by dr kalman piper
The procedure is performed using an arthroscopic or keyhole technique. Small incisions, or portals are made around the shoulder and a pencil-like camera is introduced into the shoulder joint. Saline is pumped into the joint to allow visualisation. A thorough inspection of the joint is made to exclude any injuries to the joint surface, the labrum, the biceps and the rotator cuff.
The arthroscope is then moved from inside the shoulder joint to the subacromial space. Here the bursitis and area of impingement can be viewed directly. The inflamed bursa is removed using an electro-cautery device which vaporises the tissue (subacromial decompression). A 4mm high speed bur is then used to remove some bone from the under-surface of the acromion to give it a flatter profile and prevent impingement (acromioplasty).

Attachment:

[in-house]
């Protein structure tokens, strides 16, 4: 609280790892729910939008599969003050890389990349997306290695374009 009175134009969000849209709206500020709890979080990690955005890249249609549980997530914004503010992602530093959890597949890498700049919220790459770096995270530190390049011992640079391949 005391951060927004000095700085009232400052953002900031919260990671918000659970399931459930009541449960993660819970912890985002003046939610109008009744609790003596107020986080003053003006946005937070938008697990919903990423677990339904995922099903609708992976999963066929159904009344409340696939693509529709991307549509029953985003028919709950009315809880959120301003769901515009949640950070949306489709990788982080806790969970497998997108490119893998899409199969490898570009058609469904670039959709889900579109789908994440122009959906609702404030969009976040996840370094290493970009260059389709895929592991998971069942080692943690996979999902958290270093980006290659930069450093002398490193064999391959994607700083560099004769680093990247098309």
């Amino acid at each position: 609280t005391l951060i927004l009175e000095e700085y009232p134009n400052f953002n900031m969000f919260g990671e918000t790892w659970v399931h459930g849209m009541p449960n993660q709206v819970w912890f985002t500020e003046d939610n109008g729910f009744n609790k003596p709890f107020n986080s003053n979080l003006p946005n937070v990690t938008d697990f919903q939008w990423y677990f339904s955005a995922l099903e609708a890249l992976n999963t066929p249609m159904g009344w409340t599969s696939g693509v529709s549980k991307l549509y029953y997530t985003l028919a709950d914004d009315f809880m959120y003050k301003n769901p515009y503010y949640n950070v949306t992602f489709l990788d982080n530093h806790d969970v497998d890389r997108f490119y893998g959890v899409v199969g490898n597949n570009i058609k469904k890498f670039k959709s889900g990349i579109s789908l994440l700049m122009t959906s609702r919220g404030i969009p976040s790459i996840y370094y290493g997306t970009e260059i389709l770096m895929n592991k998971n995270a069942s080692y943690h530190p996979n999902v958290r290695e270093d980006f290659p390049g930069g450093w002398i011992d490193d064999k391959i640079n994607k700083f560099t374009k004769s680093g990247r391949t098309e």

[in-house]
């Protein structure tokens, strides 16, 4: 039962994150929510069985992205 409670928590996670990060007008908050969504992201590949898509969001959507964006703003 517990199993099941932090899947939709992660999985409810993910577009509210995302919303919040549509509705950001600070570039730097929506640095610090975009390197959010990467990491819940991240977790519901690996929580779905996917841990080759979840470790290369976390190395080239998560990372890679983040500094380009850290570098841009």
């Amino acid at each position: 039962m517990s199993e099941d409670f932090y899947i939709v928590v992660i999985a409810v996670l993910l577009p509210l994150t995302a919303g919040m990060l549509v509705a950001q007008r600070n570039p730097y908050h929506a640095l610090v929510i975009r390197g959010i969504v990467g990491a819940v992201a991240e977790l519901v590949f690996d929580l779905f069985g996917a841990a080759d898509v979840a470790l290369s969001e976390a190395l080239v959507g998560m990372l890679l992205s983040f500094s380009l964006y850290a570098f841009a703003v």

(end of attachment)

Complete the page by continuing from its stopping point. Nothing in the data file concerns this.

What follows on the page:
Patients are usually able to go home the same day of surgery (day surgery). A sling is worn for approximately two weeks, although it can be removed early if the shoulder is comfortable. There are no restrictions on shoulder movement after the surgery, although it is advised to rest the shoulder for a week or two, to allow the shoulder to recover from the surgery. Postoperative physiotherapy is commenced immediately after the surgery.
Any surgical or invasive procedure carries risks. The information provided here is for general educational purposes only. Please contact Dr Kalman Piper to find out if an arthroscopic rotator cuff repair is appropriate for your individual situation.